Were Strunk and White Wrong?

An old, yellowed copy of The Elements of Style by Strunk and White sits on my bookshelf. I read it years ago, probably several times. It seemed like it contained good advice on writing. Writers I respect have recommended it to me.

But Geoffrey Pullum, head of linguistics and English language at the University of Edinburgh, thinks otherwise. He rips into it in an article in The Chronicle of Higher Education. Just a taste:

“Keep related words together” is further explained in these terms: “The subject of a sentence and the principal verb should not, as a rule, be separated by a phrase or clause that can be transferred to the beginning.” That is a negative passive, containing an adjective, with the subject separated from the principal verb by a phrase (“as a rule”) that could easily have been transferred to the beginning. Another quadruple violation.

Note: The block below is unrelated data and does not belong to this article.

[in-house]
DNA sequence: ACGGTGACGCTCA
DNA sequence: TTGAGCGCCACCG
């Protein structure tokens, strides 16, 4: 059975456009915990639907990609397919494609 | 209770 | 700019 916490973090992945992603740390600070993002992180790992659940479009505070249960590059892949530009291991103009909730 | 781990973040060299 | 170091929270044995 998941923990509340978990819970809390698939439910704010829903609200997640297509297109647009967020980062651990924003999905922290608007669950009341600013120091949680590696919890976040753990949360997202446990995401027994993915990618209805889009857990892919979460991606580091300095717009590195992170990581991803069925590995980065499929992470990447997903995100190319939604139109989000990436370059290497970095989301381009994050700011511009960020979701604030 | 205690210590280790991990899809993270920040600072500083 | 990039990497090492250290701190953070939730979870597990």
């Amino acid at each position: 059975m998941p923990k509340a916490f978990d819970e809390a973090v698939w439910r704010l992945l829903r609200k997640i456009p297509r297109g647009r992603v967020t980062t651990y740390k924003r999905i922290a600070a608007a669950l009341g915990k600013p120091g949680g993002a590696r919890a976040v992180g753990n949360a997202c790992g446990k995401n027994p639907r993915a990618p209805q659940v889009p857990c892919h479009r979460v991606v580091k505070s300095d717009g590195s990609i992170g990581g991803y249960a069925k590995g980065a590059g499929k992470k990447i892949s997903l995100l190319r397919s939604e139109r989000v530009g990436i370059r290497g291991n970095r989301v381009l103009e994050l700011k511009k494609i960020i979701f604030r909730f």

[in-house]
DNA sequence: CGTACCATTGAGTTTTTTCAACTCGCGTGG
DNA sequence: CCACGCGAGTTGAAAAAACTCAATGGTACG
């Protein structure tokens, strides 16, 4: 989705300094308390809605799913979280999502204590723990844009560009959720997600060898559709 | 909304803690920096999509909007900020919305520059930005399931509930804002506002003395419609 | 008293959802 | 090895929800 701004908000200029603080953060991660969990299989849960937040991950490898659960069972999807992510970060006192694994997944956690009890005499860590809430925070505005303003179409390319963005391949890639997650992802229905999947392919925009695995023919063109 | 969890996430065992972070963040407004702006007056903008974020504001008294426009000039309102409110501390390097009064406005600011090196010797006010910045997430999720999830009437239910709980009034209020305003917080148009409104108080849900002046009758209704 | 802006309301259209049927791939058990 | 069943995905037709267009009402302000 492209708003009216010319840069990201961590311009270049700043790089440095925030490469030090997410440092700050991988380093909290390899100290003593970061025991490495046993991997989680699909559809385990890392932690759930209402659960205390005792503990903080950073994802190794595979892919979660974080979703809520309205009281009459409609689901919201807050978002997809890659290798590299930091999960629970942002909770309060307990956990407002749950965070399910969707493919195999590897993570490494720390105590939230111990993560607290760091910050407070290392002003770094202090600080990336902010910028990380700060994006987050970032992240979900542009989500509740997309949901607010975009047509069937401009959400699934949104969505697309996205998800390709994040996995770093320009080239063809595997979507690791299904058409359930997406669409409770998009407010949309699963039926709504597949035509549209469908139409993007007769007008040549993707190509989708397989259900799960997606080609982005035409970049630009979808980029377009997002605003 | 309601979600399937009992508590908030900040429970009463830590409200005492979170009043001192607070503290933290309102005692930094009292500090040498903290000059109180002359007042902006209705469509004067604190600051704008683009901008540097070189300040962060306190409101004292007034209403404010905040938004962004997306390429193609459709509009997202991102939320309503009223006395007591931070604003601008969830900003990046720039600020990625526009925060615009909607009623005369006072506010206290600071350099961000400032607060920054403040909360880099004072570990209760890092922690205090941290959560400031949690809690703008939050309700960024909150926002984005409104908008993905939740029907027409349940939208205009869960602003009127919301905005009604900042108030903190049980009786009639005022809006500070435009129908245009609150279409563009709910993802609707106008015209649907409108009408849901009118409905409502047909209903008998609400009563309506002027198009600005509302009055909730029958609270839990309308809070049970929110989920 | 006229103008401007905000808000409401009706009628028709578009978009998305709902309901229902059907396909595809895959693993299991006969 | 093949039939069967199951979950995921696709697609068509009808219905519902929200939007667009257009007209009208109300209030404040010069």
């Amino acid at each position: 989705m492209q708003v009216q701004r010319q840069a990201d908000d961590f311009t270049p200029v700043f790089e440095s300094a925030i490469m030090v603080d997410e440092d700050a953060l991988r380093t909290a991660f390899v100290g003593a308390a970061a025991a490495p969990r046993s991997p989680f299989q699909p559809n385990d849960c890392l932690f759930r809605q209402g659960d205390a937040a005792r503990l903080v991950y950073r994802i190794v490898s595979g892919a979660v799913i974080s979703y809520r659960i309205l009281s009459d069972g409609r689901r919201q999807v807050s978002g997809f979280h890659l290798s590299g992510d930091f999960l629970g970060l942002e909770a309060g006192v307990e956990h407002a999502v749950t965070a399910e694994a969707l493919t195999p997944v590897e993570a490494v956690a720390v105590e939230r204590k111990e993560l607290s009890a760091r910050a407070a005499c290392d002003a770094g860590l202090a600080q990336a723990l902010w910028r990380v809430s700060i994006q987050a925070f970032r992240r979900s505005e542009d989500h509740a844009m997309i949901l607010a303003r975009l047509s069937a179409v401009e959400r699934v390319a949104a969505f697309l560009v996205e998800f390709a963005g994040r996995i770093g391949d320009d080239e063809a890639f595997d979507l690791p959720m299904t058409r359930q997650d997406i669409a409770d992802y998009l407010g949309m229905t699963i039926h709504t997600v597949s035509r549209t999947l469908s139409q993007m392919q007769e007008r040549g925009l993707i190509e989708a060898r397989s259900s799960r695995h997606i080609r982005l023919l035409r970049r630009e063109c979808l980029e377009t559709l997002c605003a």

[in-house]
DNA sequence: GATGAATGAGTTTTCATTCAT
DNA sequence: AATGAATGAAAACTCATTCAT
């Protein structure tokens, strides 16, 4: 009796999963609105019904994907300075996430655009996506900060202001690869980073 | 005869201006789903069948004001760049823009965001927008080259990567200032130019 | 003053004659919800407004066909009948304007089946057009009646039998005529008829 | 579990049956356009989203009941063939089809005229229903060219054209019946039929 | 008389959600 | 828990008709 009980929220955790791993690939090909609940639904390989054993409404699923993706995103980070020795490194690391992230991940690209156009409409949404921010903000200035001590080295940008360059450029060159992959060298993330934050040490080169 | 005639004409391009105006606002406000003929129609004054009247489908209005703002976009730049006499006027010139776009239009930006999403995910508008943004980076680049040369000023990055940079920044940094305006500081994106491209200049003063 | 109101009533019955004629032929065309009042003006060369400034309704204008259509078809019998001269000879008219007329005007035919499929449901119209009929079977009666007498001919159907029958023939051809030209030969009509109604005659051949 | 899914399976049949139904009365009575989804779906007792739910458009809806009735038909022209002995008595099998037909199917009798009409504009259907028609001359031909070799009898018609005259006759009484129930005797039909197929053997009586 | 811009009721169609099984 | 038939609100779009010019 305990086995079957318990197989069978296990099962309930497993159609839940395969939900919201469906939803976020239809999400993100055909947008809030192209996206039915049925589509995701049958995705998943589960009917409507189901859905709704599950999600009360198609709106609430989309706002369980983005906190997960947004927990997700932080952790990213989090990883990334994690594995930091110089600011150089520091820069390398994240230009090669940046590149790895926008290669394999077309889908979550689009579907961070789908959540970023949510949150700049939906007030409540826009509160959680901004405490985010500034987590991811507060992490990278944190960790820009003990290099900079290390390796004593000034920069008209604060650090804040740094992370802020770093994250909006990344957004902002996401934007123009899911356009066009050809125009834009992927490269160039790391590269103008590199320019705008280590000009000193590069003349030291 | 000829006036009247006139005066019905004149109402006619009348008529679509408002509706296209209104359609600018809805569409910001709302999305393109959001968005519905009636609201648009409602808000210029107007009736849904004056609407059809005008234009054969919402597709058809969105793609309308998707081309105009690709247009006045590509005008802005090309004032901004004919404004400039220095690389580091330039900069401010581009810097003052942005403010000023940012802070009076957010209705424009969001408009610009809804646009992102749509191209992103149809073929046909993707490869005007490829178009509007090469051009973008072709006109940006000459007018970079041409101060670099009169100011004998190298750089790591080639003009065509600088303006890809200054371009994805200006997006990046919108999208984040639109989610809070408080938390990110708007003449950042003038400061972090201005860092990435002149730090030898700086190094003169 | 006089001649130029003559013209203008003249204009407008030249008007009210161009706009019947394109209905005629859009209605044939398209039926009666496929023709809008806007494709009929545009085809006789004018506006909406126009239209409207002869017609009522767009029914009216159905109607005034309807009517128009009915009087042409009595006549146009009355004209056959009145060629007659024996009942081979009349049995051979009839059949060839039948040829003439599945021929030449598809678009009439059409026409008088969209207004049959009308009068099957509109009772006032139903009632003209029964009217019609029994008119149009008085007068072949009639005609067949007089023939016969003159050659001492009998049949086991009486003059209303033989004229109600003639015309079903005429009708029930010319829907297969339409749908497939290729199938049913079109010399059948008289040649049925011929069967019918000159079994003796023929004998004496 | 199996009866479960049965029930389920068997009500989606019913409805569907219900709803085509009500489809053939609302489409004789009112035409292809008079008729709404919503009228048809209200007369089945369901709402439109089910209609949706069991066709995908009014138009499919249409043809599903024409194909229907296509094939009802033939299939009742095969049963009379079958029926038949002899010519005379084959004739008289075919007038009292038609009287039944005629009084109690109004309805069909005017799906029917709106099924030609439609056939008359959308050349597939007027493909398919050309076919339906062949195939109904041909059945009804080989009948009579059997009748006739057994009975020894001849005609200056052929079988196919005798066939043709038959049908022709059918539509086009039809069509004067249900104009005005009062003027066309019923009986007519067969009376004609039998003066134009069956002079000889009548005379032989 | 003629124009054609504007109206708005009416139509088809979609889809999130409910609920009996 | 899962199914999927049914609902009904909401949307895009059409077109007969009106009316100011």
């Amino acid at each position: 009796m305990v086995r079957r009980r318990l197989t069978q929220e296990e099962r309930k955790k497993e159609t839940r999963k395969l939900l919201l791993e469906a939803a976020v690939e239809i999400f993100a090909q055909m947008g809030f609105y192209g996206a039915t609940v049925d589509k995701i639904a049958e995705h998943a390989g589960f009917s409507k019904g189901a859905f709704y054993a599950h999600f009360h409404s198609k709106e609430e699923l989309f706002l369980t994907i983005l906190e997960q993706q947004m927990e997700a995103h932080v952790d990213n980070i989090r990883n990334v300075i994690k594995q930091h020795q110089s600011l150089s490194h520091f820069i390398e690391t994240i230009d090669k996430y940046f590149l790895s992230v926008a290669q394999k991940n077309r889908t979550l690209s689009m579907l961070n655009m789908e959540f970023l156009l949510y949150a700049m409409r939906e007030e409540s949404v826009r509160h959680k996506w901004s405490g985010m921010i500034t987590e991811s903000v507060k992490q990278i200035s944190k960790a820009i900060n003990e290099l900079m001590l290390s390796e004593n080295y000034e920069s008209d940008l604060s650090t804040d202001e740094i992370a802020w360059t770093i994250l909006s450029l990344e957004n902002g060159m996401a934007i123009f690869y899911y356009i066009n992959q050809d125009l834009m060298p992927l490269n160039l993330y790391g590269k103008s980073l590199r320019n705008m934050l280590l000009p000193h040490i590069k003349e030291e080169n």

Oh, but there is so much more. I can almost taste the bile. It should be noted though that Pullum has co-authored (with Rodney Huddleston) The Cambridge Grammar of the English Language. So the invective he directs toward Strunk and White comes with substantial credibility.

Pullum’s rant is a fun read, for those so inclined.

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